10/12/2015

Stockholm Syndrome in Malaysia’s Race Relations


“It is Better to be Dominated than to be Victimised.”
The recent spat between Malaysian opposition Democratic Action Party (DAP) Tony Pua and Singapore’s Ambassador-at-Large Bilahari Kausikan provides an interesting insight into Malaysian race relations in the mind of some in the “minority” Chinese ethnic group. Kausikan had argued as “delusional” what he saw as efforts by some Malaysian Chinese youths to change the Malaysian political system which has been built around the principle of Malay dominance.  DAP Tony Pua counter-argued that they were not against Malay “dominance” but against Malay “supremacy”.  Tony also accepts that “Malays will dominate Malaysian politics and economy since they comprise the majority”.

Tony is clearly being disingenuous in his feeble attempt to distinguish between Malay “dominance” and Malay “supremacy” in any meaningful manner. He did not elaborate.  Malaysian history bears the undisputed witness to the fact of Malay “dominance” which motivated and led eventually to the imposition of Malay “supremacy” in Malaysian politics, economy and social life.  Today, Malay “dominance” and Malay “supremacy” are in fact the same side on a man-made Malaysian political coin.  It is wishful and politically immature thinking to believe that one can change either “dominance” or “supremacy” without affecting each other.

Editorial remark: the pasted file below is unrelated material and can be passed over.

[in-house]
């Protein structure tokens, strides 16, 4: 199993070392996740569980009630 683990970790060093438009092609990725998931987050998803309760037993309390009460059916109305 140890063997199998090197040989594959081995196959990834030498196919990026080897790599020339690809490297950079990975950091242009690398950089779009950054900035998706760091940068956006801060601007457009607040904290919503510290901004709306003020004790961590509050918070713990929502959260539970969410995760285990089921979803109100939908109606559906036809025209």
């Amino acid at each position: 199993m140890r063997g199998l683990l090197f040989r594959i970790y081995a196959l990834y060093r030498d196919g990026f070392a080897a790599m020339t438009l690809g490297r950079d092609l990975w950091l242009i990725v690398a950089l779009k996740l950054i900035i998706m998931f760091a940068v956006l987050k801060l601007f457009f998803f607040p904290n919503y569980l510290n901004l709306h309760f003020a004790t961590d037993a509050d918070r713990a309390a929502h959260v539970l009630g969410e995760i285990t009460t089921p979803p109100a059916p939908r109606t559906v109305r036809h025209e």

By accepting Malay “dominance” simply because “they comprise the majority”, Tony is obviously oblivious of the fact that in 1963 when Malaysia became independent, no one ethnic group, whether Malay, Chinese or Indian, constituted more than 50% of the Malaysian population.  That’s why Malay “dominance” has to embrace the non-Malay indigenous tribes to form the larger concept of “Bumiputra” – or “sons of the soil” – in order for the Malay political elites to claim political legitimacy by virtue of numerical majority. 

Historically, classifying Malays as “sons of the soil” together with the indigenous tribes also create other problems, since most Malays actually arrived in Malaya only from the 14th Century from Sumatra and Indonesia.  And if one prefer to go even further back in time, the very early Malays actually came with the very early Chinese from the same villages in Southern China, mostly from Yunnan. Truth is the Malaysian Malays are undisputably not the “sons” of the Malaysian soil.

The natural urge in many Malaysian Chinese to deny any “natural” Malay “dominance” or “supremacy” is therefore understandable. The political struggles in the early Malaysian years are between the competing and mutually exclusive visions of a “Malaysian” Malaysia based on multi-racialism and social equality vs a “Malay” Malaysia based on Malay dominance and supremacy. 

In 1965, Singapore was kicked out of Malaysia for her strong advocacy of a multi-racial and equal Malaysia.  History has proven the superiority of a multi-racial politico-socio-economic approach as practiced in prosperous Singapore instead of the racialist discriminatory model of Malaysia who continues to struggle in the doldrums of a devaluating currency and languishing economy.